If you are celebrating with others at home, consider an outside celebration, with a fire pit or perhaps a gas patio heater.

    outdoor holiday gathering for 2020

    3. Have a Holiday Bake Day

    Here’s an opportunity for a new family tradition: Have one single baking day to create all your cookies, cakes, pies, and other edible treats. If giving out baked treats is one of your favorite holiday traditions, you can save time, energy, and create lasting memories.

    Turn your kitchen into an assembly line, and pull your pans in and out of the oven all afternoon long. You’ll only increase your power usage for refrigerators, mixers, and ovens on one day instead of throughout the month, and you’ll still end up with the same pile of tasty treats.

    Once the baking is done, wrap everything up and enjoy the free time you’ll have by not needing another cooking day.

    Oh, and bonus points if you do this on a weekend day or evening and live in a state where you take advantage of free nights & weekends electricity plans.

    4. Set Timers for Outdoor Lights

    It’s great fun sharing your holiday joy with the neighborhood, but keeping your outdoor lights on all night long can raise your power bill by an outrageous amount.

    You don’t have to be a Scrooge to want to avoid doubling your electric bill during the holiday season. Save money by limiting your display time to a few hours each evening. Set a timer for every string of lights, and shut it all down when the festive time is over.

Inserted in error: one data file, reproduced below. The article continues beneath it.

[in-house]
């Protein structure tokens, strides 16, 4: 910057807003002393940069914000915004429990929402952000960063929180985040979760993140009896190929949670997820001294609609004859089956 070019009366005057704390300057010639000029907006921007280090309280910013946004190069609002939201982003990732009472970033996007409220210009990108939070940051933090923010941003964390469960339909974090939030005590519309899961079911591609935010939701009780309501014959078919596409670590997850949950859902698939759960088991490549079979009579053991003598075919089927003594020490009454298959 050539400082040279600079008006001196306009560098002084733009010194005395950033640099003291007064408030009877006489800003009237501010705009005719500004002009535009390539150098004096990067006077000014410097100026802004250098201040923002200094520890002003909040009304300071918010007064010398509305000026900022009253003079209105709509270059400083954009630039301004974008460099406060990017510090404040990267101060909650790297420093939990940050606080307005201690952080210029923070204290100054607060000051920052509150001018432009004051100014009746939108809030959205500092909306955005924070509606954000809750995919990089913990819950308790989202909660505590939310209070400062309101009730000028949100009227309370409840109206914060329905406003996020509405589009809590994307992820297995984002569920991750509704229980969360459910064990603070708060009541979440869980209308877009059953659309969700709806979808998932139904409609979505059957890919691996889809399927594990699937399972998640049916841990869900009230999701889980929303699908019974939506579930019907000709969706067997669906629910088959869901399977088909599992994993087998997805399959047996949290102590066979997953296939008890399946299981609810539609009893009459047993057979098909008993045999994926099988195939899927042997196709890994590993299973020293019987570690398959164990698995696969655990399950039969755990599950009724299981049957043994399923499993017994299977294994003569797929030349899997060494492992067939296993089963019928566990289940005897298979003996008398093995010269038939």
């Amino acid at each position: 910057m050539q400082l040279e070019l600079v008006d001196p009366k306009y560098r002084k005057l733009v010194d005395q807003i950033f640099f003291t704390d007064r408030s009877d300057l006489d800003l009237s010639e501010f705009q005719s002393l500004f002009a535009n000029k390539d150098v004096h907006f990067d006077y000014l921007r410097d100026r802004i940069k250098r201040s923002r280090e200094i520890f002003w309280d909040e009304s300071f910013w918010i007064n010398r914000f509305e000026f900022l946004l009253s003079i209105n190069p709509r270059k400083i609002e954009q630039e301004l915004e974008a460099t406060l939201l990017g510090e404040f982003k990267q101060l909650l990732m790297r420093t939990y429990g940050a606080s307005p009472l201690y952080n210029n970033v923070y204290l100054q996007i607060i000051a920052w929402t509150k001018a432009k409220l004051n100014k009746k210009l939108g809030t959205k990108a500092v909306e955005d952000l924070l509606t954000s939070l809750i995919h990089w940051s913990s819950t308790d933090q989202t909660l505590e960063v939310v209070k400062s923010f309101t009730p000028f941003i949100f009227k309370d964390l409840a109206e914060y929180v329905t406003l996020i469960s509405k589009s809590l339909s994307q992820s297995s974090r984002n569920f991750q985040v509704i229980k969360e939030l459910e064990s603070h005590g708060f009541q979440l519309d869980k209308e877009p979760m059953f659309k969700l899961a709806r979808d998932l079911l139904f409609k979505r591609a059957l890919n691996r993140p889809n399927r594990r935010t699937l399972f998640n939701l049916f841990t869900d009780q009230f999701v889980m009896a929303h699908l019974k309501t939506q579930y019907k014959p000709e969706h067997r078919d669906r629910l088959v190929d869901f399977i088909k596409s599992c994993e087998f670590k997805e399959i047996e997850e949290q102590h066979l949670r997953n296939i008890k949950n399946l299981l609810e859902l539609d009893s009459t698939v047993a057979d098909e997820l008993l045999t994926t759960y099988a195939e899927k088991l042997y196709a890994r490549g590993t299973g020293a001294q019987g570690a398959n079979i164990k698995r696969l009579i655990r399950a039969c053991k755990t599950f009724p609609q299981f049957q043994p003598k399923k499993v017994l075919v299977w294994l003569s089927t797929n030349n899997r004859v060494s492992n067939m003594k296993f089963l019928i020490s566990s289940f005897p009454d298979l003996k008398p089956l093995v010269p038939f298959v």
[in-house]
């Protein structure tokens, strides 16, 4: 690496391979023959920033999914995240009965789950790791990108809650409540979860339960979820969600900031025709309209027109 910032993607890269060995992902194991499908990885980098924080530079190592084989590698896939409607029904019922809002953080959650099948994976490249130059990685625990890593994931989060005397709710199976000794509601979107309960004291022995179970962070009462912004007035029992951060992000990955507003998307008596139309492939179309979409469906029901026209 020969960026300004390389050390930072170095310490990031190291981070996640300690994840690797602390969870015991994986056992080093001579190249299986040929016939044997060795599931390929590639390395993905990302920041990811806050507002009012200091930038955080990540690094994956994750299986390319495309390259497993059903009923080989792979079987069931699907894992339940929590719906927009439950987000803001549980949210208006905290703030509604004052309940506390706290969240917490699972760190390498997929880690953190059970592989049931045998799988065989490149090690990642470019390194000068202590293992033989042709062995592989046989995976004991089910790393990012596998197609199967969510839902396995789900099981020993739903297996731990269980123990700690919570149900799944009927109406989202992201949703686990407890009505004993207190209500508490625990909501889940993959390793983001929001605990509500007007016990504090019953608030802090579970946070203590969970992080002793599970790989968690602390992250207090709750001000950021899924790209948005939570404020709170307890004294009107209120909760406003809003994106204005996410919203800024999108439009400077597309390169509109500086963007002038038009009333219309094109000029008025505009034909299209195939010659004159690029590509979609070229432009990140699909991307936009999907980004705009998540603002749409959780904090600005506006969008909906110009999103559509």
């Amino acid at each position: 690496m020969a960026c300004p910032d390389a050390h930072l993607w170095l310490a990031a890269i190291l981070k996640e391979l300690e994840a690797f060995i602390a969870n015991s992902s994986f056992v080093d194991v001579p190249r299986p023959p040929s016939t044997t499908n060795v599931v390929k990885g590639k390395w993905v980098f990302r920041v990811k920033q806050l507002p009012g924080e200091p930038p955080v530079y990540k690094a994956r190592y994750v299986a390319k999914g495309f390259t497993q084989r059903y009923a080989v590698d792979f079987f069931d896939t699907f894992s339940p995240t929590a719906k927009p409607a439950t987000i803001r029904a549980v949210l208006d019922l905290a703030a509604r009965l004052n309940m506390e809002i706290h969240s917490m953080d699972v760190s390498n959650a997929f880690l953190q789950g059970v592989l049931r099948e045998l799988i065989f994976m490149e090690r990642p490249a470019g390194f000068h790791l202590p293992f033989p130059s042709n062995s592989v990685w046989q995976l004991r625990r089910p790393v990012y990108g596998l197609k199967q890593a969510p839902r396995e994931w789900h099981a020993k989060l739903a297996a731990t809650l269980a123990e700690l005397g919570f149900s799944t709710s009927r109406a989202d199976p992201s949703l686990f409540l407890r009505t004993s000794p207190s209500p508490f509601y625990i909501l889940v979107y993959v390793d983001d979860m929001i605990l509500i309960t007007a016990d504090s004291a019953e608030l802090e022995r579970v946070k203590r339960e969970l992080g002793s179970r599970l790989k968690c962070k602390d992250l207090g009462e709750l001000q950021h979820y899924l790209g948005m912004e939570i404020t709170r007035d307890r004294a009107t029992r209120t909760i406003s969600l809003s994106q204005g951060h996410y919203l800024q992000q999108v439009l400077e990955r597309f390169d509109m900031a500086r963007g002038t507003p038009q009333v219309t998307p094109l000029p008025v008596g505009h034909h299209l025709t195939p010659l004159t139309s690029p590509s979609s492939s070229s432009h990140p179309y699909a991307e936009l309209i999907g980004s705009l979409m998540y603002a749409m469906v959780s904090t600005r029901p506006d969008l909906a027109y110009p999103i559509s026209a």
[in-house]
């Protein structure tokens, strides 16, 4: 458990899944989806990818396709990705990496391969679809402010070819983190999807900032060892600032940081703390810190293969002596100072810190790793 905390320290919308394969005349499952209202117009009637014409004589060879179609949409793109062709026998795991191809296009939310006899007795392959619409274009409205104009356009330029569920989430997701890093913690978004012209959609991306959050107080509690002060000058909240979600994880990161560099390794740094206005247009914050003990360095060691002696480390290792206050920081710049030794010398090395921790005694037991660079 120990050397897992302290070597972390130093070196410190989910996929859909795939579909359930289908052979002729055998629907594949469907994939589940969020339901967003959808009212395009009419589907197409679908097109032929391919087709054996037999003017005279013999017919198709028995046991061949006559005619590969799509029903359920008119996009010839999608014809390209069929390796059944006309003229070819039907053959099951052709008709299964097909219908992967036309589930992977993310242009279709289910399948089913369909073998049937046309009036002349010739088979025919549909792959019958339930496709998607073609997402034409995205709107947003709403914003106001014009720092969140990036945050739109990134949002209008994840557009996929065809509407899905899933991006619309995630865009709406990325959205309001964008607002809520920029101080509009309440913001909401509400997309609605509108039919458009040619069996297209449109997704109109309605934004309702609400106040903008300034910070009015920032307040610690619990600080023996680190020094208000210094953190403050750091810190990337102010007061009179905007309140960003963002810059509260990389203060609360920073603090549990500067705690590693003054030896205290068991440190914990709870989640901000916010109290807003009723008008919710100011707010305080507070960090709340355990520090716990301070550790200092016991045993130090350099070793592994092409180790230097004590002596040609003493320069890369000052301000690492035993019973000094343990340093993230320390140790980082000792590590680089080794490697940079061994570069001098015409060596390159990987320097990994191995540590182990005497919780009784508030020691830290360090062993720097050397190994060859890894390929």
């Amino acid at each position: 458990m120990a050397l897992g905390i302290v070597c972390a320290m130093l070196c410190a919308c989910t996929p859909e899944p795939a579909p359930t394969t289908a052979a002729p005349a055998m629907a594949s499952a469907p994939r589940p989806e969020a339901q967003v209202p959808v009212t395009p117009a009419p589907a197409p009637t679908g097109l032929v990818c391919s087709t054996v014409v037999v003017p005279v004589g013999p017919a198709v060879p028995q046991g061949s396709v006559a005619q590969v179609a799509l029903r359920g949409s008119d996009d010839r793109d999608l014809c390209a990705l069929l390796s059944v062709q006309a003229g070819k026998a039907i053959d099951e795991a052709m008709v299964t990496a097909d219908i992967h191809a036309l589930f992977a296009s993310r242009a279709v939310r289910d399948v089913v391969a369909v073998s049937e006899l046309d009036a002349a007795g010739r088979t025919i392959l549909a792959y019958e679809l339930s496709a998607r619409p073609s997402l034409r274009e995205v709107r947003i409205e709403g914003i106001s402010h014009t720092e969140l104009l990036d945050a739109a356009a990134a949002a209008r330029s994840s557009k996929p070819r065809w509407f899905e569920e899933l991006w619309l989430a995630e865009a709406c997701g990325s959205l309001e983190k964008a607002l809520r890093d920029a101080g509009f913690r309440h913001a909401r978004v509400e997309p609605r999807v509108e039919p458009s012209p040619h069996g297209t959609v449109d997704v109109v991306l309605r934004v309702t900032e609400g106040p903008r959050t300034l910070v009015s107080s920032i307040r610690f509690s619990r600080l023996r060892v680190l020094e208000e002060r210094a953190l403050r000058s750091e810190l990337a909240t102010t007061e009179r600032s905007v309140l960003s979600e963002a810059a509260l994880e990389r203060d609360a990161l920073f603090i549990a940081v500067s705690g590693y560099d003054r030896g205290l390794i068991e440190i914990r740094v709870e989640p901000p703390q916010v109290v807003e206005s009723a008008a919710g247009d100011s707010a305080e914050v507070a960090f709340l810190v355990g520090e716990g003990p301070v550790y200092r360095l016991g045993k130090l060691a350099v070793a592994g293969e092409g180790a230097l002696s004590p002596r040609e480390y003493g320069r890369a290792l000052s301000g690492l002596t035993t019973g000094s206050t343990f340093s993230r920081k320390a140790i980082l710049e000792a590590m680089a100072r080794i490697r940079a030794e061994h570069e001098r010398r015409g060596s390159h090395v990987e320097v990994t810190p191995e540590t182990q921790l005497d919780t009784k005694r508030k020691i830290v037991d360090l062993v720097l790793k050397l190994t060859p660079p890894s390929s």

Another smart home option is to try a Wemo wi-fi smart plug. It can connect to either an Alexa or Google compatible device and enables you to turn your lights from practically anywhere.

    LED holiday lights on a timer to save on electricity

    5. Remember Those Countertop Appliances?

    Not every holiday dish has to be cooked in the oven for hours.

    Save money and energy by finding alternate recipes that do well in smaller appliances. Pull out your Crock Pot or Instant Pot, your air fryer and that bread machine someone gave you five years ago. Turn them into your holiday cookery secret weapon. You won’t heat up your kitchen, and you’ll cook tasty dishes with a fraction of the power.